Samsung Exhibit 4G review: Samsung Exhibit 4G

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MSRP: $399.99

The Good The Samsung Exhibit 4G is a fast, comfortable Android 2.3 Gingerbread handset with two cameras and a 1GHz processor.

The Bad The Exhibit lacks a camera shutter button and the virtual keyboard will feel cramped for some. A lag in the camera software caused us to miss some good shots.

The Bottom Line A great price makes the Samsung Exhibit 4G a compelling option for Android fans on the lookout for a deal, without sacrificing features.

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8.0 Overall
  • Design 8
  • Features 8
  • Performance 8

As the carriers dash to strengthen and expand their 4G networks, more high-quality 4G-capable phones are hitting the market. T-Mobile's Samsung Exhibit 4G is the sixth 4G phone for T-Mobile's HSPA+ network. Like the T-Mobile Sidekick 4G, the Exhibit is a more affordable handset that's still feature-rich without leaning too heavily on your wallet. What helps it stand out is a balance of value with up-to-the minute features. In addition to its speed, it runs Android 2.3 Gingerbread, Google's most current OS. It has a punchy 1GHz processor, two cameras, movie rentals, and live and on-demand programming from T-Mobile TV.

The Exhibit costs just $79.99 after a mail-in rebate and with a new, two-year service agreement, and it comes in black and violet. (We reviewed the black one here.)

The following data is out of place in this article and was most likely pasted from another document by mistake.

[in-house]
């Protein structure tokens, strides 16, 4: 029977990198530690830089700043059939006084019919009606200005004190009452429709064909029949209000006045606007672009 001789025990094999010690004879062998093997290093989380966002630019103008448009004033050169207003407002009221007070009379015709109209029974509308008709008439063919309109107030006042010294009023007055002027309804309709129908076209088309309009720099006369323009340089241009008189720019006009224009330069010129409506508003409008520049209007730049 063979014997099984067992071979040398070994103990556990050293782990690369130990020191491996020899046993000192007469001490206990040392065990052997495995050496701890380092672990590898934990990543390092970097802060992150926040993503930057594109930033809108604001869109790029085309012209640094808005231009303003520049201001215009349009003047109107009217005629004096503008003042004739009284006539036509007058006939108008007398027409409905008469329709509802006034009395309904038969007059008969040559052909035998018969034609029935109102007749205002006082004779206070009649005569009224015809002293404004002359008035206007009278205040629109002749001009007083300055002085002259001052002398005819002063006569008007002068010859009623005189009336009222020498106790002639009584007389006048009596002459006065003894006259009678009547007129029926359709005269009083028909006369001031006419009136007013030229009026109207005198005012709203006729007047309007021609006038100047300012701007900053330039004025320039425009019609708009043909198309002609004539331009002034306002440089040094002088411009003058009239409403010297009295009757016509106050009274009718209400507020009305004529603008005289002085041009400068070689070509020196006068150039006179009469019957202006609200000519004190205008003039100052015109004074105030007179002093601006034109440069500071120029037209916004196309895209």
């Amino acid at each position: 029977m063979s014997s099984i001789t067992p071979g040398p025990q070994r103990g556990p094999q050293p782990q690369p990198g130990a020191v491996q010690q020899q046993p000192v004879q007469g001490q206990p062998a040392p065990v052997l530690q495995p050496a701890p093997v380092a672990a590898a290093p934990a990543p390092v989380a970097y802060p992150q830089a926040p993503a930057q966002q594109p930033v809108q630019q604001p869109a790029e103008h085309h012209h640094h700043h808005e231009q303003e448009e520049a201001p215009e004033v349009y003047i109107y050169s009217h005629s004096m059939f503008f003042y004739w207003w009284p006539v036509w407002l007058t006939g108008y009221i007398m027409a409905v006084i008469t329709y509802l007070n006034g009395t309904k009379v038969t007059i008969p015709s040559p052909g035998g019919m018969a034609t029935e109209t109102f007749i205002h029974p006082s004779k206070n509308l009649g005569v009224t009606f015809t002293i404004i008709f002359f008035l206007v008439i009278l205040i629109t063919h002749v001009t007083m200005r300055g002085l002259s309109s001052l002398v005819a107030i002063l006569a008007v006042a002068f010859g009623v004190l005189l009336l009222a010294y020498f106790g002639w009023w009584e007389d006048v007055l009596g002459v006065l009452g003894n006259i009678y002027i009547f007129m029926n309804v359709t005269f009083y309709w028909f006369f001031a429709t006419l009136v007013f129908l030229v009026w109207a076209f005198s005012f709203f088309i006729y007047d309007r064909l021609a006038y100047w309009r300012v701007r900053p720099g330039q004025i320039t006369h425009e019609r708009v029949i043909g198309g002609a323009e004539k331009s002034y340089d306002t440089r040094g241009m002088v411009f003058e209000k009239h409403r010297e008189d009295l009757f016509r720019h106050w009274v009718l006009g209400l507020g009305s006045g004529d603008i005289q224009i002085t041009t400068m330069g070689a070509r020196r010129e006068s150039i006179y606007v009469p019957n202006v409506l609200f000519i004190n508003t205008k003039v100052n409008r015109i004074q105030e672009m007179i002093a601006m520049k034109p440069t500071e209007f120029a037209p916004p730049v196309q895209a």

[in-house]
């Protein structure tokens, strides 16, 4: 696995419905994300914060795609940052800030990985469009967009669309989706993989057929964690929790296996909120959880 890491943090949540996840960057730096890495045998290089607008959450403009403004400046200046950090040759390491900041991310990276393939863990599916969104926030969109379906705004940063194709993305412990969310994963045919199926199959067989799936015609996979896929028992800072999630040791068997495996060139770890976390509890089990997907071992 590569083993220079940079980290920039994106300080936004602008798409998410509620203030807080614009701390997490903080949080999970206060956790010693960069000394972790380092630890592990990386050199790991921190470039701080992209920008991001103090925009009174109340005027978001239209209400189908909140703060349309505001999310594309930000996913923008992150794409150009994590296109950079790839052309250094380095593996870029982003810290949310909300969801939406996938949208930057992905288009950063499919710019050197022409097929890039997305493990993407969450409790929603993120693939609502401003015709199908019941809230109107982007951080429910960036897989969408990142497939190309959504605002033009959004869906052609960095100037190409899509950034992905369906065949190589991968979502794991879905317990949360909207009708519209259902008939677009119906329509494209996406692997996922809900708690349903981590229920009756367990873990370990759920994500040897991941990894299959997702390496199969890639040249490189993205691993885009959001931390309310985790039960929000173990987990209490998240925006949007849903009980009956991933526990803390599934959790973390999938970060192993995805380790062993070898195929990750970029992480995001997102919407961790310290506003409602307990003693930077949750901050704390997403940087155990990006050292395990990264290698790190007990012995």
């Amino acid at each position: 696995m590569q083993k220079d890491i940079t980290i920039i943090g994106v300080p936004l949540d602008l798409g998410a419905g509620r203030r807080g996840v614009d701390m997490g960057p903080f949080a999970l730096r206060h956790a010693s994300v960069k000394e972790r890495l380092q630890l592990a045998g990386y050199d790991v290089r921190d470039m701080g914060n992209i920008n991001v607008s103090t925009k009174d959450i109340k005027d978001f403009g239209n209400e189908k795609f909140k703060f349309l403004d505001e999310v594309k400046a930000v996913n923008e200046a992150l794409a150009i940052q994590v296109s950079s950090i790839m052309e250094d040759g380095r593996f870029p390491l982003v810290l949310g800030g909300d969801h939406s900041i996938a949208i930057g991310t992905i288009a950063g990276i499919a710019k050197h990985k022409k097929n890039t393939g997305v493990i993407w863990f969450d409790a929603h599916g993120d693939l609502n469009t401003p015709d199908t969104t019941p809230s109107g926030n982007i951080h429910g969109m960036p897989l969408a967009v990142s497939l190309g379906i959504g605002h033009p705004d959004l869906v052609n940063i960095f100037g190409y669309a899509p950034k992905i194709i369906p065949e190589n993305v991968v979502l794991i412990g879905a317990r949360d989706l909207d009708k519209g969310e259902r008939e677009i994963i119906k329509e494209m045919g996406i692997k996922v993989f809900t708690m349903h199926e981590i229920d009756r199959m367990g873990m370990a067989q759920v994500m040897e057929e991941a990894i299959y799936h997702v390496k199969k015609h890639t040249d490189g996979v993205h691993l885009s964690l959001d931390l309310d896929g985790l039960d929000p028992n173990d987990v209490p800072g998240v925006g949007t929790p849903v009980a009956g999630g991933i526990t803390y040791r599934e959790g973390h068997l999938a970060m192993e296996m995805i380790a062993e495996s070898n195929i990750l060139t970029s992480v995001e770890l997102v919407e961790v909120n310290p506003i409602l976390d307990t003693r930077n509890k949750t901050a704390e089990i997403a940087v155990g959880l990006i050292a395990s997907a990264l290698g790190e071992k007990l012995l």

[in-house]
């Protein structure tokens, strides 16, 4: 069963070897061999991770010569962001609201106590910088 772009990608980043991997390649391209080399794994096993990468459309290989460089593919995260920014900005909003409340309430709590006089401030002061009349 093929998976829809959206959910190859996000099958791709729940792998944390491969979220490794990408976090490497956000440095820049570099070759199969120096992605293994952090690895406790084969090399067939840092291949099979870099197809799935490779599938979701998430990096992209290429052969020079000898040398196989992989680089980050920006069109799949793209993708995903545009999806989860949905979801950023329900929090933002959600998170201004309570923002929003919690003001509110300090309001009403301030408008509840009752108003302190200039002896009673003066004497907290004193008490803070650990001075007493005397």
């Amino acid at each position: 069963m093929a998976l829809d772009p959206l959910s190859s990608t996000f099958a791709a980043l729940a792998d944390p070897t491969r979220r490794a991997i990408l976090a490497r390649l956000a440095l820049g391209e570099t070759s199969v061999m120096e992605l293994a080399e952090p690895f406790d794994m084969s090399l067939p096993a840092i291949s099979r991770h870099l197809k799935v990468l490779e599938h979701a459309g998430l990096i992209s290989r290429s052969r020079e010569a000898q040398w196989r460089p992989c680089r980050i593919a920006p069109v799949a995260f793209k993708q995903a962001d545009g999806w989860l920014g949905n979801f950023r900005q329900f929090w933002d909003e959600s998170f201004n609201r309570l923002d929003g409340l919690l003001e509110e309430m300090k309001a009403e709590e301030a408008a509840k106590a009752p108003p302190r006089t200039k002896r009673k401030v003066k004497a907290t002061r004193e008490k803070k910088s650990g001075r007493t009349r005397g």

The Samsung Exhibit 4G is a medium-size candy bar phone with rounded corners up top and some interesting angles at the bottom. It stands 4.7 inches tall by 2.3 inches wide by 0.5-inch thick, and it weighs 4.2 ounces. The Exhibit doesn't look premium, but it is comfortable, thanks to the soft-touch finish on its black or violet back cover, and a similar but more rubbery material surrounding the phone face. Samsung's characteristic shiny black plastic shows up on the front, spines, and accents. Flip up the Exhibit's base and you'll see it's made of harder plastic with an alligator skin design.

Grippy material enrobing the Samsung Exhibit 4G makes it comfortable to hold, and keeps down smudging.

The 3.5-inch touch screen has a 480x800 WVGA resolution and support for 16 million colors. The screen itself feels nice and smooth, and looks bright and colorful, as long as you're not trying to use it in direct sunlight, which washes it out. The screen size hits our lower limit of what feels useful for a smartphone. Typing on the Samsung and default Swype keyboards was more cramped in portrait mode, and reading Web sites isn't as easy as on a 4-inch screen, but the Exhibit isn't so dinky to make composition and browsing impossible.

Samsung has bestowed its custom TouchWiz interface on the Exhibit. Translation: you get five customizable home screens preloaded with various widgets, shortcuts, and app icons. You can add two more screens, too, and pinch the home screens for a thumbnail view of all your screens. There are four static onscreen buttons for the dialer, address book, texting, and applications. Instead of scrolling vertically as you would with stock Android to view your apps, TouchWiz has you swipe horizontally. There are also Wi-Fi, Bluetooth, GPS, and other controls you can access by pull-down menu at the top of any home screen.